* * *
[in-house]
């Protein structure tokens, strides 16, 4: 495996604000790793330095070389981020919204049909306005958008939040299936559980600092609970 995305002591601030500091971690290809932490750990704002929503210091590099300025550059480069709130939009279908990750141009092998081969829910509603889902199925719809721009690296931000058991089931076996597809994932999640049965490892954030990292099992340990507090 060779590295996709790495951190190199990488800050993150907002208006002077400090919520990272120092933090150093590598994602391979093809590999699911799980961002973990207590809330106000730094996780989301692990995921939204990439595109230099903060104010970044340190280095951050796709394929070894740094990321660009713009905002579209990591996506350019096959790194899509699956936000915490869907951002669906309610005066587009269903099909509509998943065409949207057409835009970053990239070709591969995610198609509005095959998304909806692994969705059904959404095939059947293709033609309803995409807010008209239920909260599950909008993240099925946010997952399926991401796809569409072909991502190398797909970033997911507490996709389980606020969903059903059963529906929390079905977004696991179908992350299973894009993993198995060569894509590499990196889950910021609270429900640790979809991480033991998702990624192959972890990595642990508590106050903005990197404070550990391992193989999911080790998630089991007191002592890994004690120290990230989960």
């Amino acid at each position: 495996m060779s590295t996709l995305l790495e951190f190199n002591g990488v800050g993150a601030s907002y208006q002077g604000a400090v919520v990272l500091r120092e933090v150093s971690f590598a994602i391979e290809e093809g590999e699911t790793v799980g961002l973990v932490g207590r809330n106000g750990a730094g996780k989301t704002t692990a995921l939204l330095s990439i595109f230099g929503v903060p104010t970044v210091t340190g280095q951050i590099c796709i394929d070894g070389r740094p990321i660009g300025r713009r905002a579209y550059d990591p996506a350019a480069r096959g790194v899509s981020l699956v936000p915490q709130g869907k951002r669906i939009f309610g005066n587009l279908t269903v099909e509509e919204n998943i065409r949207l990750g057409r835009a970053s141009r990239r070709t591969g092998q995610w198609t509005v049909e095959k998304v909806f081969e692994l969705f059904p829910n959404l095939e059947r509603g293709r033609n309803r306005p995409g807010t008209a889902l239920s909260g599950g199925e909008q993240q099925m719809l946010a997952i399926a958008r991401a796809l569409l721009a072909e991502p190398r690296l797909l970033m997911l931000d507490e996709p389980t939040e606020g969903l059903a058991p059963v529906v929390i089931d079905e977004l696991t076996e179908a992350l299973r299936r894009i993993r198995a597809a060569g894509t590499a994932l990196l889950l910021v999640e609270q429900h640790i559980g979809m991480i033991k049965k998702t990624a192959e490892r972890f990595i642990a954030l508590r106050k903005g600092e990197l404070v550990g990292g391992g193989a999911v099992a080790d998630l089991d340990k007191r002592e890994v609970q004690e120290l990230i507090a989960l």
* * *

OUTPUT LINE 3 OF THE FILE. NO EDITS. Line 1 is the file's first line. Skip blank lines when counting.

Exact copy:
């Amino acid at each position: 495996m060779s590295t996709l995305l790495e951190f190199n002591g990488v800050g993150a601030s907002y208006q002077g604000a400090v919520v990272l500091r120092e933090v150093s971690f590598a994602i391979e290809e093809g590999e699911t790793v799980g961002l973990v932490g207590r809330n106000g750990a730094g996780k989301t704002t692990a995921l939204l330095s990439i595109f230099g929503v903060p104010t970044v210091t340190g280095q951050i590099c796709i394929d070894g070389r740094p990321i660009g300025r713009r905002a579209y550059d990591p996506a350019a480069r096959g790194v899509s981020l699956v936000p915490q709130g869907k951002r669906i939009f309610g005066n587009l279908t269903v099909e509509e919204n998943i065409r949207l990750g057409r835009a970053s141009r990239r070709t591969g092998q995610w198609t509005v049909e095959k998304v909806f081969e692994l969705f059904p829910n959404l095939e059947r509603g293709r033609n309803r306005p995409g807010t008209a889902l239920s909260g599950g199925e909008q993240q099925m719809l946010a997952i399926a958008r991401a796809l569409l721009a072909e991502p190398r690296l797909l970033m997911l931000d507490e996709p389980t939040e606020g969903l059903a058991p059963v529906v929390i089931d079905e977004l696991t076996e179908a992350l299973r299936r894009i993993r198995a597809a060569g894509t590499a994932l990196l889950l910021v999640e609270q429900h640790i559980g979809m991480i033991k049965k998702t990624a192959e490892r972890f990595i642990a954030l508590r106050k903005g600092e990197l404070v550990g990292g391992g193989a999911v099992a080790d998630l089991d340990k007191r002592e890994v609970q004690e120290l990230i507090a989960l």